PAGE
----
I am Richard, a Dutch undergraduate student applying for a Masters programme in London, England.
As a part of the application form, I have to give 'further information' , which I interpreted as roughly analogous to a letter of motivation:

9. Further Information
Please state your interest in the subject and give information on any related activities, relevant courses and projects. Continue on a separate sheet if necessary.

I have written a first draft, and I was wondering if some of you would be willing to comment on it. I have read several other posts on the forum, and found them most informative.
I welcome comments on any aspects, but especially suspect myself of being a little too enamoured with comma's. Also, the end lacks in zest, I realise I will have to work some more on at least that part , and there is a small bit about some research I am doing at the moment, which I don't know where to place. Comments on any other subjects are also very much appreciated. Thanks!

Dear Sir, Madam,

My enthusiasm for your course in International Studies is engendered both by its specific content and by its method of instruction. The programme is perfectly suited to my aim in pursuing a Masters degree in International Studies, namely acquiring a thorough empirical knowledge of the various social and political structures in East Asia, both at the national and international level. I have already, besides my philosophy studies at the Radboud University Nijmegen, followed a half-year course on contemporary Asia, at the University of Amsterdam. Through its courses, this program gave me some knowledge about various parts of East Asian social and political structures, and it certainly whetted my appetite for a more thorough investigation into East Asian societies. During my philosophy studies, I have focused on political, social and cultural philosophy. Among the topics treated in those courses, two chime especially well with the modules available.

First, there are the various theories concerning political and social practice in democracies, some descriptive but most normative, like the theories of Rawls and Habermas. Their normative character theoretically makes them context-independent, but in practice they seem to be elevating an abstracted version of the political and social systems in contemporary Europe and the USA to the status of ideal political system. Through modules like ‘Politics and History of Japan and East Asia’, ‘The Politics of Culture in Contemporary China’ and ‘Introduction to Contemporary Chinese Cultures and Societies’, I hope to gain an understanding of the structure of civil society in these countries, and to use this knowledge to refine notions about civil society and its role in a democracy, instead of dismissing non-complying structures outright as flawed, as is often done. A possible outcome might be a ‘varieties of democracy’ hypothesis, mirroring the ‘varieties of capitalism’ paradigm which has surfaced in economics these last few decades.

A second set of modules, ‘Asia and Globalisation’, ‘International Relations I: Theoretical Perspectives’ and ‘Nation, Transnationalism and Globalism in East Asia’, could function in very much the same way for political philosophy concerning international relations and globalisation. This field has been burgeoning over the last decades, without, however, yielding a limited number of guiding theories. Here I have no specific research object in mind, but I feel that this is a subject which will see the most interesting new theorizing in years to come. Knowledge about the complex interstate relations, both within the area and between these countries and the world at large, may function as an empirical touchstone and hopefully even illuminate the way in which an understanding of these processes should be sought.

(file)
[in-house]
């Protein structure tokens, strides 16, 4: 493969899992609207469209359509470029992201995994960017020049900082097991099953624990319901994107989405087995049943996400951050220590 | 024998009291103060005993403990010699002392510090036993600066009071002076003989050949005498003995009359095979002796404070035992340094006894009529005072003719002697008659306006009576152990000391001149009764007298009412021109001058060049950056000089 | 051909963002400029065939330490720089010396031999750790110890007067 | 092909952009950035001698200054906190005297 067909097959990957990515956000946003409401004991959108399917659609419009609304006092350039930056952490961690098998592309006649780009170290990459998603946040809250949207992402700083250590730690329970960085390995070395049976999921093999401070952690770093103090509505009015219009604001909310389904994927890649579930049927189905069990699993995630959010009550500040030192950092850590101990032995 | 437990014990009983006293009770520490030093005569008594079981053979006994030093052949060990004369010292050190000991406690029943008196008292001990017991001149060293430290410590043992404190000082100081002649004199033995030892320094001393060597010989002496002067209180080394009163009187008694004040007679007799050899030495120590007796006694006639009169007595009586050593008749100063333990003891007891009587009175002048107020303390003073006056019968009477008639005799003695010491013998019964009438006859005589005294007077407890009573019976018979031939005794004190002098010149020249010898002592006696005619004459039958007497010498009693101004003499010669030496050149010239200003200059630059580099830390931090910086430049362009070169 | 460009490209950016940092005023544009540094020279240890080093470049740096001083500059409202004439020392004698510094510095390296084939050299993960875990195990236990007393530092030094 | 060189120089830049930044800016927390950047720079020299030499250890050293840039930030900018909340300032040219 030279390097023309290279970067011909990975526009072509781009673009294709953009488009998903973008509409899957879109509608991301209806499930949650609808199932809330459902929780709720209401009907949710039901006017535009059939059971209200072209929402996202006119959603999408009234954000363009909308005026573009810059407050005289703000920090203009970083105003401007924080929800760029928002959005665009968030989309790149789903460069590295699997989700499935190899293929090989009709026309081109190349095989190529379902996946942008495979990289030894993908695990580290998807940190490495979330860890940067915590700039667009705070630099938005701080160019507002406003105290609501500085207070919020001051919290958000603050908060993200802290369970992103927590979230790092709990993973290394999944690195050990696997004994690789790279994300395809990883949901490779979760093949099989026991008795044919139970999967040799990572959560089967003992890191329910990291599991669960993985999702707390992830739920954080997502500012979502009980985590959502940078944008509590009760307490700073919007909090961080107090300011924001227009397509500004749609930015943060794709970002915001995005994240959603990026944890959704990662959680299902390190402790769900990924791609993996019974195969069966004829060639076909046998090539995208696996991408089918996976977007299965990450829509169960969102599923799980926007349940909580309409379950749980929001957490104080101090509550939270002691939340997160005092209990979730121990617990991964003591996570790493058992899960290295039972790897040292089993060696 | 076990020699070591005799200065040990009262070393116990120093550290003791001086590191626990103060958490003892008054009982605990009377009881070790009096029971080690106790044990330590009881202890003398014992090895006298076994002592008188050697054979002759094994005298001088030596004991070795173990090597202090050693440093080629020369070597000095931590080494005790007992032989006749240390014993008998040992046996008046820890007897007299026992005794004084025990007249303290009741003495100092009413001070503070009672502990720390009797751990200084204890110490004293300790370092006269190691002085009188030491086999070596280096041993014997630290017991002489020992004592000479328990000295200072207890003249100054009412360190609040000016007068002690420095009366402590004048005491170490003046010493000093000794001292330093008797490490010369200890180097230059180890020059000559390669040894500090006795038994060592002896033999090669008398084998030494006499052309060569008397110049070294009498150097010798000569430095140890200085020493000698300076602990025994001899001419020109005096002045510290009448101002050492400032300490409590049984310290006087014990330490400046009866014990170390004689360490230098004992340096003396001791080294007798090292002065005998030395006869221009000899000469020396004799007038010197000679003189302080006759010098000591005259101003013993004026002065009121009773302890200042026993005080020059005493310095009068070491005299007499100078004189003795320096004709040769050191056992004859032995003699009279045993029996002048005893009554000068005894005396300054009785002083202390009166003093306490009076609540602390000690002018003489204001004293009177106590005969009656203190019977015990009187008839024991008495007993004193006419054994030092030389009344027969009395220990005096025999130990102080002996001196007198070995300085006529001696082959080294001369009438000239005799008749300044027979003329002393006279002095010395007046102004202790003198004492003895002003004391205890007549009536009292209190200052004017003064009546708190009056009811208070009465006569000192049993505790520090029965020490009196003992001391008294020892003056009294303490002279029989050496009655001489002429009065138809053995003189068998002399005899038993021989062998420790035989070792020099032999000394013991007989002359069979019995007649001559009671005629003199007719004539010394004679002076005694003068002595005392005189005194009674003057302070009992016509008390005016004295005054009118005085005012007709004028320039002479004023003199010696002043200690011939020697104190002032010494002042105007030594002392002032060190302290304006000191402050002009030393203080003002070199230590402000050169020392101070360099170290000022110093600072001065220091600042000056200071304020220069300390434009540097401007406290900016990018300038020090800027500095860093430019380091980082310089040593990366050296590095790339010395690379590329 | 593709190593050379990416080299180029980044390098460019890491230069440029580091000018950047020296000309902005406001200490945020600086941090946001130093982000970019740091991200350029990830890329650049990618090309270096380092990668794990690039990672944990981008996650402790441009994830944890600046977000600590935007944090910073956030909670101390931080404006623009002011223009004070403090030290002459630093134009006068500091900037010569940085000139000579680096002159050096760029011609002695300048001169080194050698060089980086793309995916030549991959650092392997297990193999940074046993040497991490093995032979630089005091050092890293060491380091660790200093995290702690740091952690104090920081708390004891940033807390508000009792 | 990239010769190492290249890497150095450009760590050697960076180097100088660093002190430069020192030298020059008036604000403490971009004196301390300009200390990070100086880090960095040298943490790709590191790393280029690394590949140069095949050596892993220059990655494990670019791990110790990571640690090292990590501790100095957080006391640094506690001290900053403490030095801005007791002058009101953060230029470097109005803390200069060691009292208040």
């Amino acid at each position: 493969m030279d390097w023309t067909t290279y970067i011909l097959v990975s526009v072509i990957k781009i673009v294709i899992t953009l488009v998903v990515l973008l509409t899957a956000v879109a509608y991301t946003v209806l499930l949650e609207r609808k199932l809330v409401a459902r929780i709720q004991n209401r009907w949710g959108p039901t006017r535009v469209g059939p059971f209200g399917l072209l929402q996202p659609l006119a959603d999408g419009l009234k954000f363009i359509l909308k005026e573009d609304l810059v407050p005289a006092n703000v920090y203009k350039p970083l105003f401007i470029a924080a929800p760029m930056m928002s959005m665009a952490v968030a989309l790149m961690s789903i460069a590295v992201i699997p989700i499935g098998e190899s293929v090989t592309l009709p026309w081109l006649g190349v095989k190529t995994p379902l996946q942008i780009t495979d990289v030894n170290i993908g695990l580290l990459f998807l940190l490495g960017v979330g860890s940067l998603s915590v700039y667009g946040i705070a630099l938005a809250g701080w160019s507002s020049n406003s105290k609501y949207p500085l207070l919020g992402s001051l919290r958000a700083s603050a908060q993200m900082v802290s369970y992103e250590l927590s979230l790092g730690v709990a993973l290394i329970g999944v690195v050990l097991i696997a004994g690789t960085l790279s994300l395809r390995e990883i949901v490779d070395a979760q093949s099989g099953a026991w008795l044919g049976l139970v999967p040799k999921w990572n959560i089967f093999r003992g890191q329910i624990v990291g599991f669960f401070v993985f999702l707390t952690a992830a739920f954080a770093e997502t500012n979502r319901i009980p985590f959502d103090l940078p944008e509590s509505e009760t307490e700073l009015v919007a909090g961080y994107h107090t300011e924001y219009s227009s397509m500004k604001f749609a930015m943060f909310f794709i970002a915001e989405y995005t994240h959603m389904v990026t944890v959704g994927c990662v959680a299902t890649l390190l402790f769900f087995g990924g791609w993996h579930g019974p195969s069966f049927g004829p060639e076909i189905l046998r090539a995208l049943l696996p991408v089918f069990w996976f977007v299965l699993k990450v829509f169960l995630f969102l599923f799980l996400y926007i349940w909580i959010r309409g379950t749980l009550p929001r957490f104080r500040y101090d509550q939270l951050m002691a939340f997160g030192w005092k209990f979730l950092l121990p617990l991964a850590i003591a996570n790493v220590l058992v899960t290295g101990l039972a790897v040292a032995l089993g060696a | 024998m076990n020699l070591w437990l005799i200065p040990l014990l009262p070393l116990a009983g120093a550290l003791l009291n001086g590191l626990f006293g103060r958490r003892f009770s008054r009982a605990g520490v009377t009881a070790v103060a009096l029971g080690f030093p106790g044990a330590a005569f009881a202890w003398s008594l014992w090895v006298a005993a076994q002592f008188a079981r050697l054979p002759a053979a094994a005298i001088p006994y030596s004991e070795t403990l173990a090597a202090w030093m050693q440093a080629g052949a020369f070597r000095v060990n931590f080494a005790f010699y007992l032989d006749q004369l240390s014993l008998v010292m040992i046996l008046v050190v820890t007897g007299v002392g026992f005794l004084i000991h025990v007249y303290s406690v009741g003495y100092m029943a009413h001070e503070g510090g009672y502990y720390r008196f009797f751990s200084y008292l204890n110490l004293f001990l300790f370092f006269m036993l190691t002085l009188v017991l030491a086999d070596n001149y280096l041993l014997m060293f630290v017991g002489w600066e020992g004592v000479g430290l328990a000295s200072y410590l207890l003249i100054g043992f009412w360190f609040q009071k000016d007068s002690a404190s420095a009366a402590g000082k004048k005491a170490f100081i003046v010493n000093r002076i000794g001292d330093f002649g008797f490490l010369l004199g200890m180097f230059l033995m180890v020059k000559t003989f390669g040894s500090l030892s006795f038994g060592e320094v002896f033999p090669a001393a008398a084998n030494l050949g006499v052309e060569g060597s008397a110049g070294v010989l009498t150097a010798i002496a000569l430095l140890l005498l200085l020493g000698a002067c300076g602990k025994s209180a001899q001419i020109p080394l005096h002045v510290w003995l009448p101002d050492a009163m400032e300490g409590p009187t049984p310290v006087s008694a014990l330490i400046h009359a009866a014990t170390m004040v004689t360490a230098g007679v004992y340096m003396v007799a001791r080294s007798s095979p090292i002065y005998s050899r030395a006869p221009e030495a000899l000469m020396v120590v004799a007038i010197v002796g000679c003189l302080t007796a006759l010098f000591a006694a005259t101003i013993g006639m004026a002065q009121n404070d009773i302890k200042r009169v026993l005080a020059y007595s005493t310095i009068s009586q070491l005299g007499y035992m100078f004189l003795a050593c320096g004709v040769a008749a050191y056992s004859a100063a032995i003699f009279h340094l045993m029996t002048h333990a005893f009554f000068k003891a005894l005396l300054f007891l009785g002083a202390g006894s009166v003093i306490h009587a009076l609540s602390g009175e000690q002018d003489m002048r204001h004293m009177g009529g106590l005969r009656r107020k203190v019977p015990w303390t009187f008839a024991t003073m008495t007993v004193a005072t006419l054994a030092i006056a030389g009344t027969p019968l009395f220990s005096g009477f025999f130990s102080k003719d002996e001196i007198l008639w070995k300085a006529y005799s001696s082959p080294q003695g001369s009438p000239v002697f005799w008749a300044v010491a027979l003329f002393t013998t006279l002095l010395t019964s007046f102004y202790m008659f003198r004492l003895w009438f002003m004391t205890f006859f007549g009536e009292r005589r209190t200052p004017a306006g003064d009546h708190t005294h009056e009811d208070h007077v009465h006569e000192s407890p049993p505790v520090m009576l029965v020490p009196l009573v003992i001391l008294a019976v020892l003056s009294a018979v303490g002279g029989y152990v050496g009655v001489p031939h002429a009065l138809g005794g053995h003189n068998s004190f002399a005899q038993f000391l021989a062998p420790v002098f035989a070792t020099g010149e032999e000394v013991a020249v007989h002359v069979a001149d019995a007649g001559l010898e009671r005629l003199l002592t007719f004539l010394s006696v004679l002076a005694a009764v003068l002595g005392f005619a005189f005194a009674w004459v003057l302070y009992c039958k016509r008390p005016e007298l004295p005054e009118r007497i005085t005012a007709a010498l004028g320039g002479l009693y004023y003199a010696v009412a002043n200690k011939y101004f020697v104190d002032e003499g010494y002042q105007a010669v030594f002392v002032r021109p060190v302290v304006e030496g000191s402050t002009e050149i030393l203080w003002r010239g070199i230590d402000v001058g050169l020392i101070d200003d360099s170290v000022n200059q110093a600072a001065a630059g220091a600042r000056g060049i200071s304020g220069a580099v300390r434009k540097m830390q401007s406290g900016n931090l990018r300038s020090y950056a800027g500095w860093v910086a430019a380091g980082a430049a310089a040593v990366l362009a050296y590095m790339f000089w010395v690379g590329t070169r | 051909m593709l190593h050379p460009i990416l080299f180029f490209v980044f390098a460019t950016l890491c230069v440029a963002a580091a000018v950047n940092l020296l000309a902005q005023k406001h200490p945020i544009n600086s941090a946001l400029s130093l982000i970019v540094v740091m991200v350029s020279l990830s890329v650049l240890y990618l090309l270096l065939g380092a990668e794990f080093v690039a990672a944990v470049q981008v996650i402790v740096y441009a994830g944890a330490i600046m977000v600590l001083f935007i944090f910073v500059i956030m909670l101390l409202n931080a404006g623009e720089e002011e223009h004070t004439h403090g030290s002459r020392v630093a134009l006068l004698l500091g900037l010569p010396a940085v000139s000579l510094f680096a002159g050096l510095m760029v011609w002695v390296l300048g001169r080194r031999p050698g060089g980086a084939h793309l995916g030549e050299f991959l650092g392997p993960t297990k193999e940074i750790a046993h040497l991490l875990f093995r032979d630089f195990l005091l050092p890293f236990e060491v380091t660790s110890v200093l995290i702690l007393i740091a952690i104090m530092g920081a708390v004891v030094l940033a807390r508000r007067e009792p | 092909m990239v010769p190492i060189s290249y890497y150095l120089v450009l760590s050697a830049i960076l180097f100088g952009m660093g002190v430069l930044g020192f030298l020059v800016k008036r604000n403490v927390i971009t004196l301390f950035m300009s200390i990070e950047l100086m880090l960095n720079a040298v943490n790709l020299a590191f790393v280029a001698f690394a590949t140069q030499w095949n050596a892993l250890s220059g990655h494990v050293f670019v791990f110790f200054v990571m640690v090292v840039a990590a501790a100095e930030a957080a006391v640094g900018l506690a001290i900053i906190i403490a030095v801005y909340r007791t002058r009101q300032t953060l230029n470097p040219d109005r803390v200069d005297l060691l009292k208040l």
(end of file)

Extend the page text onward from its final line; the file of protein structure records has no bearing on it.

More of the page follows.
It is not just the content of your modules which appeals to me; your method of instruction, focused on interactive group work following student and staff presentations, mirrors the more fruitful modules I have taken. The Radboud University’s Honours Programme, an extra-curricular programme for selected students, is explicitly centred around thorough student discussions of the literature prepared, guided by the staff. In my experience, this results in a far more nuanced understanding of the subject, and especially its pitfalls, than an ordinary staff lecture. This method of instruction, coupled with assessment by essays, also promotes the development of skill in arguing clearly and succinctly both on paper and verbally, an attribute which can never be honed well enough.

In short, your programme in International Studies chimes perfectly with my research interests, and its method of instruction is a most fruitful one. I look forward to continuing my academic education and research at your institution.

Yours Sincerely,


Here's the part I want to splice in somewhere:
I am currently writing my Bachelor thesis on the shifts in the intellectual debate in late Tokugawa and early Meiji Japan, and its relation with the vast changes in institutions and governance around the same time.

I could expand a bit on this, make it into its own short paragraph, but it doesn't seem to fit into the current format. I would, however, like to include something about research I've done. So I don't really know what to do with it. Any ideas?

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